In Review: XIII – Where The Indian Walks

Who is XIII? Presidential assassin? Special forces soldier? Husband? The questions continue in the second part of the XIII saga Where The Indian Walks written by Jean Van Hamme and illustrated by William Vance.

Amidst the chaos and unanswered questions of the first book, XIII had discovered a photograph of himself standing beside a pretty blonde called Kim Rowland, the widow of Captain Steve Rowland, who is waiting for him “where the Indian walks”. Trying to find out more about Kim at the army base Rowland had been posted at, XIII is taken into military custody and interviewed by General Ben Carrington who knew Rowland when he was in a specials forces outfit called SPADS. The General tells him that he, XIII, is Rowland and therefore he is actually looking for his own wife. Since XIII does not really believe this, the General arranges for him to go to Rowland’s family home where everyone recognises him and he gets caught up in their various attempts at securing the family inheritance whilst continuing to track down Kim.

This second book in the story of XIII dates from 1985 and while Vance’s artwork reflects the clothing styles of the period, it remains detailed and dynamic with much the military hardware in the book still in use today. What does date it is the use of a school databank via a home computer terminal – it may raise a smile today but it was the height of internet technology at the time and full marks to Van Hamme for using it a quarter of a century ago. While Van Hamme tells two different stories in parallel, about the soldier’s wife as well as about the inheritance, one inevitably proves more interesting that the other. For me the Kim Rowland story is more intriguing and does lead the storyline on into the third book but I do wonder if the ongoing plot will return to the family in the future.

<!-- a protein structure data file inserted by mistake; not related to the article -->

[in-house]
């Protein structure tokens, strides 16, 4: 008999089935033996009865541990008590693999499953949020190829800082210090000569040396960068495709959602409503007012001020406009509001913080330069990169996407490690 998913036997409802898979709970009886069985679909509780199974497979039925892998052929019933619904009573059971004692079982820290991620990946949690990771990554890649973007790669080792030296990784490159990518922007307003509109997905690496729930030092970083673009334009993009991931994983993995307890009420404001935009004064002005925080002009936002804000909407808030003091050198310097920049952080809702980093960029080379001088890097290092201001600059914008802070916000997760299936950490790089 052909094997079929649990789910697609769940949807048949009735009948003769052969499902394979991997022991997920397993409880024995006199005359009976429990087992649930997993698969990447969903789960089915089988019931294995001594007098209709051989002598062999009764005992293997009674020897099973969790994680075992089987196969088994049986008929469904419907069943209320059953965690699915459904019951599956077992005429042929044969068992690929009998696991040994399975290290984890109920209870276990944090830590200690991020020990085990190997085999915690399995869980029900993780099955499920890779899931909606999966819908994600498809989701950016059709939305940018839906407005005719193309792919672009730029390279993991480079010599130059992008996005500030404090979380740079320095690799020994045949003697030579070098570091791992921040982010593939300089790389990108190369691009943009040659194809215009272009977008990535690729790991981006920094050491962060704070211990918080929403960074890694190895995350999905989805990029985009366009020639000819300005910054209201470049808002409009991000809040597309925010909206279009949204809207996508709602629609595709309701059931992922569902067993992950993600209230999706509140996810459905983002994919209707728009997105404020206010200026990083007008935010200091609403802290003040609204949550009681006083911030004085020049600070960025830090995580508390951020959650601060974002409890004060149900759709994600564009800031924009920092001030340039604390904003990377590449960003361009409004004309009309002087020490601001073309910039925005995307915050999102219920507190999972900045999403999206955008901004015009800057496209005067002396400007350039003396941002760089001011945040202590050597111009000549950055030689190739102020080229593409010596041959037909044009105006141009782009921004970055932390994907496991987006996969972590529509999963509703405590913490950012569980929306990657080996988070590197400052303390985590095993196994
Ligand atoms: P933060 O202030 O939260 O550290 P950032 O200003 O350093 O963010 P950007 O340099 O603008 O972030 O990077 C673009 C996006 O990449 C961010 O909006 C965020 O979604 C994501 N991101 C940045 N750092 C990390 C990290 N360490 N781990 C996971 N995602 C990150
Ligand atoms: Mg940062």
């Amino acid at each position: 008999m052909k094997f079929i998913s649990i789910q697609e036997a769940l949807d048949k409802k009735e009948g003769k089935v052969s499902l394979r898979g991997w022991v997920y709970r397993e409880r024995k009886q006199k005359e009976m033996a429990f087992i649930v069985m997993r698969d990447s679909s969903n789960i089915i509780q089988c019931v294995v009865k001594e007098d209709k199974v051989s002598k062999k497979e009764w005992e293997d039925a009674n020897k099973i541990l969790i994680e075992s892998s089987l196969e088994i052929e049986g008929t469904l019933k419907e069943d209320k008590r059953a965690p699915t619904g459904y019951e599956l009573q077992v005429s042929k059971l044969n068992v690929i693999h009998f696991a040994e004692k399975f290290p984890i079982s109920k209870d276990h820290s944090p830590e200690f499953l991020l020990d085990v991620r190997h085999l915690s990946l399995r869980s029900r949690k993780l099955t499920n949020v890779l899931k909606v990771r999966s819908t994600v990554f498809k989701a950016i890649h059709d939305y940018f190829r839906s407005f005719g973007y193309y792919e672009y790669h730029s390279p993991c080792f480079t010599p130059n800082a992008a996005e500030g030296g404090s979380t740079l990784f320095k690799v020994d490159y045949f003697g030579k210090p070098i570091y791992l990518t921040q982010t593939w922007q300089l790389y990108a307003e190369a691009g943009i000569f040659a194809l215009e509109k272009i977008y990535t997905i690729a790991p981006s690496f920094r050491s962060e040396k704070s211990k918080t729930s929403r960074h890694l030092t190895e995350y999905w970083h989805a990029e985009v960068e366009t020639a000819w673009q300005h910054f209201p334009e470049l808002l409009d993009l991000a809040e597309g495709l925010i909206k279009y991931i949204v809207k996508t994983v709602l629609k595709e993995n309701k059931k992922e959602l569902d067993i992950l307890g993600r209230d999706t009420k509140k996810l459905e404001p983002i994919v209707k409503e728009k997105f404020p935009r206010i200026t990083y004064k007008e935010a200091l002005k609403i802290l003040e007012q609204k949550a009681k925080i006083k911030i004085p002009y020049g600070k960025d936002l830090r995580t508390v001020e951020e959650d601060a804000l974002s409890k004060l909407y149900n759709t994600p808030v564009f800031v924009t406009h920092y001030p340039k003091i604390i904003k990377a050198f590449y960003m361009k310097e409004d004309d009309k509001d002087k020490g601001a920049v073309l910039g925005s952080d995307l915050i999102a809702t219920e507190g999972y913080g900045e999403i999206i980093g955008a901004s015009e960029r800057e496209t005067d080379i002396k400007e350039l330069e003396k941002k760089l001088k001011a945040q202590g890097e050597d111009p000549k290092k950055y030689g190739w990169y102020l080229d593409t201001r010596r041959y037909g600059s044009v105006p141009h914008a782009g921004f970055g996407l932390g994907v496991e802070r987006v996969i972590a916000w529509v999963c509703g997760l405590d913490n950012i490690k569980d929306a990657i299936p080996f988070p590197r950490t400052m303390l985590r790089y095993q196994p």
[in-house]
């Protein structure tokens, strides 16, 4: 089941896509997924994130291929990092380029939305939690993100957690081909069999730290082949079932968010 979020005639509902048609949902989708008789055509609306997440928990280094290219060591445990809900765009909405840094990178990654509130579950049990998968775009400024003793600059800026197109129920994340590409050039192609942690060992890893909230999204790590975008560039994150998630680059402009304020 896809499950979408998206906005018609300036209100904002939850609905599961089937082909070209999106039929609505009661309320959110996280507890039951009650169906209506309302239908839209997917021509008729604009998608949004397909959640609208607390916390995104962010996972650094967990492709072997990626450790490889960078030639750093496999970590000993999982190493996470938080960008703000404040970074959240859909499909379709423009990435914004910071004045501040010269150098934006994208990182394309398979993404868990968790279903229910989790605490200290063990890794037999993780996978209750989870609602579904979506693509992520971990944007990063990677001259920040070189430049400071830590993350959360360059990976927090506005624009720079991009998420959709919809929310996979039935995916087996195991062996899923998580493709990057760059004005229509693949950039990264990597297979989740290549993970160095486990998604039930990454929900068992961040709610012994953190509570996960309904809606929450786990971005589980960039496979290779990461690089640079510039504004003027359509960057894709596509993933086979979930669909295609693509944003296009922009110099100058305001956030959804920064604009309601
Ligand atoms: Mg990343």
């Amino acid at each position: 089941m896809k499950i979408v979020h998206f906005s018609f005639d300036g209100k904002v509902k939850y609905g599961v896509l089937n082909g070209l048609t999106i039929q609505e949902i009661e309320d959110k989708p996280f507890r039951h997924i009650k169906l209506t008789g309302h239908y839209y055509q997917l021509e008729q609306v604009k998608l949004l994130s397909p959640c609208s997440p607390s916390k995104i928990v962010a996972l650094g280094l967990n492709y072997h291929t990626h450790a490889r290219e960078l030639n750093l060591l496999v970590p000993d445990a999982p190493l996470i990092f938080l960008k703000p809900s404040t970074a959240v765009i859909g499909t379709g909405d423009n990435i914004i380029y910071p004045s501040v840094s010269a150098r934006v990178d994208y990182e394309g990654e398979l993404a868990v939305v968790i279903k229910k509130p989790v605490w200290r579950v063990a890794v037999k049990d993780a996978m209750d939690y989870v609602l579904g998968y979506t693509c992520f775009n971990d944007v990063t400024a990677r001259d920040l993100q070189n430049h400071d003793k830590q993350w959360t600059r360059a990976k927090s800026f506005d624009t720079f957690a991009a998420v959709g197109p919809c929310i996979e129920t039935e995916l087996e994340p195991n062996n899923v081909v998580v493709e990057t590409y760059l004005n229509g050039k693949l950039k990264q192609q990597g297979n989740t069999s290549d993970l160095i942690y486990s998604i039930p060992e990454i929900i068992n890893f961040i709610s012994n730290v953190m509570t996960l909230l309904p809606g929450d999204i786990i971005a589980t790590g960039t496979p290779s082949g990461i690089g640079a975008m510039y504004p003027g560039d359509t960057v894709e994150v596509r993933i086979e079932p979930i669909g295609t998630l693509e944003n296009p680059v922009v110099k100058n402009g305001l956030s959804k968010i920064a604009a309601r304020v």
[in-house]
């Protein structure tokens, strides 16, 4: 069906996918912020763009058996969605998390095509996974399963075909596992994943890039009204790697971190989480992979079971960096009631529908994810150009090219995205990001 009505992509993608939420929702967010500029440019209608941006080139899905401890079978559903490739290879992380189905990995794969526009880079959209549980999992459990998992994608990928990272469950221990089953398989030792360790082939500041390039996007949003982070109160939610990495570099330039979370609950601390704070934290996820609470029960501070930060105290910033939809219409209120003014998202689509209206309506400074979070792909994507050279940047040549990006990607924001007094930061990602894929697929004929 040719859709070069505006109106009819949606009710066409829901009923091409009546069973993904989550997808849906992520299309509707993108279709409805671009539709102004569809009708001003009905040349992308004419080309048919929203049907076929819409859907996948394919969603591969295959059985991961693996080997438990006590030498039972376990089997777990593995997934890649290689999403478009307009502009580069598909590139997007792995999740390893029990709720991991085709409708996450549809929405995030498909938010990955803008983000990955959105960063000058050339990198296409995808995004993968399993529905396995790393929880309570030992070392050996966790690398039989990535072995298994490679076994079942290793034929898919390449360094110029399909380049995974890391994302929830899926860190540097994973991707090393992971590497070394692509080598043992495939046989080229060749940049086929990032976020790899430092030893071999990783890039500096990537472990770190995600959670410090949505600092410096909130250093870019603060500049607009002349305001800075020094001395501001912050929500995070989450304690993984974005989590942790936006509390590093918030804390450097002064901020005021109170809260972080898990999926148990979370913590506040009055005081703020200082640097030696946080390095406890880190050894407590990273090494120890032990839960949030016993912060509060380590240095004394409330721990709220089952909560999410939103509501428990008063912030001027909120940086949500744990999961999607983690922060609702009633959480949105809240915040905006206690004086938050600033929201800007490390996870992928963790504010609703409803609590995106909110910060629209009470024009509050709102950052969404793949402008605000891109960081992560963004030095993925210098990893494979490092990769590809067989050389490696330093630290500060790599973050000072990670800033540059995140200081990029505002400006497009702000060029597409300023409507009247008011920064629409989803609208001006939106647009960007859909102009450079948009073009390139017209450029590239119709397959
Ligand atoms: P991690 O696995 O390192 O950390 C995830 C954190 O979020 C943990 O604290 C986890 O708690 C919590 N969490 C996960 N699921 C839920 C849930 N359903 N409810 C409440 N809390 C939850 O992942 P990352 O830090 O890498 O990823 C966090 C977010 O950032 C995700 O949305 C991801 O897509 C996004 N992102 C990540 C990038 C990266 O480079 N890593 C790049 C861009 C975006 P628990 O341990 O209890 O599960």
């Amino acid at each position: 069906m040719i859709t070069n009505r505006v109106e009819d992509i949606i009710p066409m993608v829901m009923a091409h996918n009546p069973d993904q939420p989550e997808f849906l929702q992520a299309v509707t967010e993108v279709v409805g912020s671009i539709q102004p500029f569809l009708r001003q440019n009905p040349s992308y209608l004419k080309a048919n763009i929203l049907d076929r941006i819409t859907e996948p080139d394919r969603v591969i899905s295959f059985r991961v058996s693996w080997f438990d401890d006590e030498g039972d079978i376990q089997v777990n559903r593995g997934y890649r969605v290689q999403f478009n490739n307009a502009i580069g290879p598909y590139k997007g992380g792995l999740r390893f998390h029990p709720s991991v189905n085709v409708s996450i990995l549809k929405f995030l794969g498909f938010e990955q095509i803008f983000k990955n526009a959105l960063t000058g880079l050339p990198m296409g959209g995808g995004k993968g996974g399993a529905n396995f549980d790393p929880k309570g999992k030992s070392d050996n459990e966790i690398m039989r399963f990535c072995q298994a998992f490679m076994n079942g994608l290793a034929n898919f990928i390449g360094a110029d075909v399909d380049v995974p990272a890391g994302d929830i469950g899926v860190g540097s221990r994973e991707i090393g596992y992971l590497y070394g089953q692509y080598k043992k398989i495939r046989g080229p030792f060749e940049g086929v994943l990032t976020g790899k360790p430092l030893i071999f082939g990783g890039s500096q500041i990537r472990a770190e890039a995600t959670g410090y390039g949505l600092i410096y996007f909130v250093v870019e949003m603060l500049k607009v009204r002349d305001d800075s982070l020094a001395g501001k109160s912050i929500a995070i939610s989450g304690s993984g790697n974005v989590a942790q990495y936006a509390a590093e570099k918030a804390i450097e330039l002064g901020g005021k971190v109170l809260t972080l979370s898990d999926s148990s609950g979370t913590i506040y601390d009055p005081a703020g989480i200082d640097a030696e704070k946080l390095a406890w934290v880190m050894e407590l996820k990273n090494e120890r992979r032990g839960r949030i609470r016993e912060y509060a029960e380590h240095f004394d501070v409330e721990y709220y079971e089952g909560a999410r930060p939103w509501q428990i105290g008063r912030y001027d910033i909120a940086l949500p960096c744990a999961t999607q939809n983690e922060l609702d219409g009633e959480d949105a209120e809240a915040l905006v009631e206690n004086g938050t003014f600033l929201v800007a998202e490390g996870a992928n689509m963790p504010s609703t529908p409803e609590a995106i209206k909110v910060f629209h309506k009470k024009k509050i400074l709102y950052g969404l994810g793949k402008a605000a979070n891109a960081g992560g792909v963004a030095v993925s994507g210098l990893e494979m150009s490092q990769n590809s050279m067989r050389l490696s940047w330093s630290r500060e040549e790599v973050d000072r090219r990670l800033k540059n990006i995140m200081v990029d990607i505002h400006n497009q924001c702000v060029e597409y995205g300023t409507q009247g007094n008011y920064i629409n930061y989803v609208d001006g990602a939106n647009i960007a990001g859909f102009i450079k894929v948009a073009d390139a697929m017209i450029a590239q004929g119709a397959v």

Is XIII really Steve Rowland? Everyone else in Where The Indian Walks seems to think so but XIII remains unconvinced and as a reader you are drawn to XIII’s view of things which then leaves an incredible question mark over every other character. It is the strength of Van Hamme’s writing that instead of ending up frustrated at this, you are left wanting more.

There are more details of the English language XIII books on the Cinebook website.

There are more details of the original French XIII albums on the Dargaud website.

Categories: British Comics - Books, Reviews

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